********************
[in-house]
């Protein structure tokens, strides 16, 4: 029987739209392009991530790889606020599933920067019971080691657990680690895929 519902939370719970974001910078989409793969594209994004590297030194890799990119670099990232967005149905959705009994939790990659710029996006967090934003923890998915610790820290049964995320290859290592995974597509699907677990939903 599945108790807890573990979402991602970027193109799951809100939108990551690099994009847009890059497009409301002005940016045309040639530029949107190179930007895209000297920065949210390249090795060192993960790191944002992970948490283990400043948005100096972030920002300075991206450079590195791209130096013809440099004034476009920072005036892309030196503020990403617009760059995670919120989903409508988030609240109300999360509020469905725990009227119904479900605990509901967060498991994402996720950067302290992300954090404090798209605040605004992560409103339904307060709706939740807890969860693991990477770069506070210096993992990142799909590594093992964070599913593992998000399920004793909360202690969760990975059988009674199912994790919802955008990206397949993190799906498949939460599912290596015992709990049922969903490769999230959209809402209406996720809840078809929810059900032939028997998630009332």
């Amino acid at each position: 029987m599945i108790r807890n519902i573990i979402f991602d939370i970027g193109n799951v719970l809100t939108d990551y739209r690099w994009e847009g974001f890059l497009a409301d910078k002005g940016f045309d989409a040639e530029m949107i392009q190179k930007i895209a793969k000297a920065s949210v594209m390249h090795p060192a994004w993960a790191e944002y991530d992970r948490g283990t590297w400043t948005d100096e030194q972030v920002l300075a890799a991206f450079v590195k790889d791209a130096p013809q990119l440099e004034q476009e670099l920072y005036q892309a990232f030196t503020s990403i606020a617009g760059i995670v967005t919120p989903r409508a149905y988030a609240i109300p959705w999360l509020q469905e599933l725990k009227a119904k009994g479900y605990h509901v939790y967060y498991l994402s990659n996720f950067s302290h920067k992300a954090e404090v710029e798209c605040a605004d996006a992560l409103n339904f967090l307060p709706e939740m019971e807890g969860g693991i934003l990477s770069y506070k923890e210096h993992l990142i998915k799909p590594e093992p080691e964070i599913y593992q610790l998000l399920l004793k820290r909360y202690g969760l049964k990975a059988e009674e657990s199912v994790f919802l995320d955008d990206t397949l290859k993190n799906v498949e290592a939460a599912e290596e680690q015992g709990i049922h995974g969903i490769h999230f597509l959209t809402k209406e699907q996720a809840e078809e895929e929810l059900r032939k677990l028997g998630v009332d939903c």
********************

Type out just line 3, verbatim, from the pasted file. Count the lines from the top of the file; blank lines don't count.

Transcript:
């Amino acid at each position: 029987m599945i108790r807890n519902i573990i979402f991602d939370i970027g193109n799951v719970l809100t939108d990551y739209r690099w994009e847009g974001f890059l497009a409301d910078k002005g940016f045309d989409a040639e530029m949107i392009q190179k930007i895209a793969k000297a920065s949210v594209m390249h090795p060192a994004w993960a790191e944002y991530d992970r948490g283990t590297w400043t948005d100096e030194q972030v920002l300075a890799a991206f450079v590195k790889d791209a130096p013809q990119l440099e004034q476009e670099l920072y005036q892309a990232f030196t503020s990403i606020a617009g760059i995670v967005t919120p989903r409508a149905y988030a609240i109300p959705w999360l509020q469905e599933l725990k009227a119904k009994g479900y605990h509901v939790y967060y498991l994402s990659n996720f950067s302290h920067k992300a954090e404090v710029e798209c605040a605004d996006a992560l409103n339904f967090l307060p709706e939740m019971e807890g969860g693991i934003l990477s770069y506070k923890e210096h993992l990142i998915k799909p590594e093992p080691e964070i599913y593992q610790l998000l399920l004793k820290r909360y202690g969760l049964k990975a059988e009674e657990s199912v994790f919802l995320d955008d990206t397949l290859k993190n799906v498949e290592a939460a599912e290596e680690q015992g709990i049922h995974g969903i490769h999230f597509l959209t809402k209406e699907q996720a809840e078809e895929e929810l059900r032939k677990l028997g998630v009332d939903c």